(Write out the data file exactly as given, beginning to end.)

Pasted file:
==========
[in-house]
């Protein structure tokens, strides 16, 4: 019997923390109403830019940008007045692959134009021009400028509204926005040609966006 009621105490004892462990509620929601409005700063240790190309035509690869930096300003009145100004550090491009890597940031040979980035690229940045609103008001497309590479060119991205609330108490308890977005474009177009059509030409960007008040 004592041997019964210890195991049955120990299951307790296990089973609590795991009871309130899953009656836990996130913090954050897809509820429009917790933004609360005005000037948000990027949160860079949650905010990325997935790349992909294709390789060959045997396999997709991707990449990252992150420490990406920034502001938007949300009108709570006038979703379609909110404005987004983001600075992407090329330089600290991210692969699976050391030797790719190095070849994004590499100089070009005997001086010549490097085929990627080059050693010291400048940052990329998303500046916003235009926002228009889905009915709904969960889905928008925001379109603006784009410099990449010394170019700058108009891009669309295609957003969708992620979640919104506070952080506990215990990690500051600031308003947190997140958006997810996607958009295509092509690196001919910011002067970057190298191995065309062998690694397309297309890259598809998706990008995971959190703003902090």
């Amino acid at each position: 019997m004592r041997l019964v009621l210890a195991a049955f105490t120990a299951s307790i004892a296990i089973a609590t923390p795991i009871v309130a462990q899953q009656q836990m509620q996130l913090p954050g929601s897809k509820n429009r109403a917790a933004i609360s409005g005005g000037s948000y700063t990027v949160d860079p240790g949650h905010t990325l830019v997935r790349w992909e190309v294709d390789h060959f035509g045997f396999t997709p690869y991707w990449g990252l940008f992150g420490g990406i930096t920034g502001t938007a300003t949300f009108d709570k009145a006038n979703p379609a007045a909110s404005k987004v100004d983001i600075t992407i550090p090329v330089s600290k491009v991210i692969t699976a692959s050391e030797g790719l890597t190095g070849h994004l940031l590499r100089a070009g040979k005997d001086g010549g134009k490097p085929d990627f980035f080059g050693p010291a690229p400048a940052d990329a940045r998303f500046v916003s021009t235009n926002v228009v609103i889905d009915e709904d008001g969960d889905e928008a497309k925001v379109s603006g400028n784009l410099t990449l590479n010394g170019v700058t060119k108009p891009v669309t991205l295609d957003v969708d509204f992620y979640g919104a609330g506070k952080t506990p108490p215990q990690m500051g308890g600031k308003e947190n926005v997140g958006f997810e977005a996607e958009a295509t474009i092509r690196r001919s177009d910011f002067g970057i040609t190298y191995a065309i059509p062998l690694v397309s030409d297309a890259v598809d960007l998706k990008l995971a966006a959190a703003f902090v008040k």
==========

[in-house]
């Protein structure tokens, strides 16, 4: 019997923390109403830019940008007045692959134009021009400028509204926005040609966006 009621105490004892462990509620929601409005700063240790190309035509690869930096300003009145100004550090491009890597940031040979980035690229940045609103008001497309590479060119991205609330108490308890977005474009177009059509030409960007008040 004592041997019964210890195991049955120990299951307790296990089973609590795991009871309130899953009656836990996130913090954050897809509820429009917790933004609360005005000037948000990027949160860079949650905010990325997935790349992909294709390789060959045997396999997709991707990449990252992150420490990406920034502001938007949300009108709570006038979703379609909110404005987004983001600075992407090329330089600290991210692969699976050391030797790719190095070849994004590499100089070009005997001086010549490097085929990627080059050693010291400048940052990329998303500046916003235009926002228009889905009915709904969960889905928008925001379109603006784009410099990449010394170019700058108009891009669309295609957003969708992620979640919104506070952080506990215990990690500051600031308003947190997140958006997810996607958009295509092509690196001919910011002067970057190298191995065309062998690694397309297309890259598809998706990008995971959190703003902090």
């Amino acid at each position: 019997m004592r041997l019964v009621l210890a195991a049955f105490t120990a299951s307790i004892a296990i089973a609590t923390p795991i009871v309130a462990q899953q009656q836990m509620q996130l913090p954050g929601s897809k509820n429009r109403a917790a933004i609360s409005g005005g000037s948000y700063t990027v949160d860079p240790g949650h905010t990325l830019v997935r790349w992909e190309v294709d390789h060959f035509g045997f396999t997709p690869y991707w990449g990252l940008f992150g420490g990406i930096t920034g502001t938007a300003t949300f009108d709570k009145a006038n979703p379609a007045a909110s404005k987004v100004d983001i600075t992407i550090p090329v330089s600290k491009v991210i692969t699976a692959s050391e030797g790719l890597t190095g070849h994004l940031l590499r100089a070009g040979k005997d001086g010549g134009k490097p085929d990627f980035f080059g050693p010291a690229p400048a940052d990329a940045r998303f500046v916003s021009t235009n926002v228009v609103i889905d009915e709904d008001g969960d889905e928008a497309k925001v379109s603006g400028n784009l410099t990449l590479n010394g170019v700058t060119k108009p891009v669309t991205l295609d957003v969708d509204f992620y979640g919104a609330g506070k952080t506990p108490p215990q990690m500051g308890g600031k308003e947190n926005v997140g958006f997810e977005a996607e958009a295509t474009i092509r690196r001919s177009d910011f002067g970057i040609t190298y191995a065309i059509p062998l690694v397309s030409d297309a890259v598809d960007l998706k990008l995971a966006a959190a703003f902090v008040k």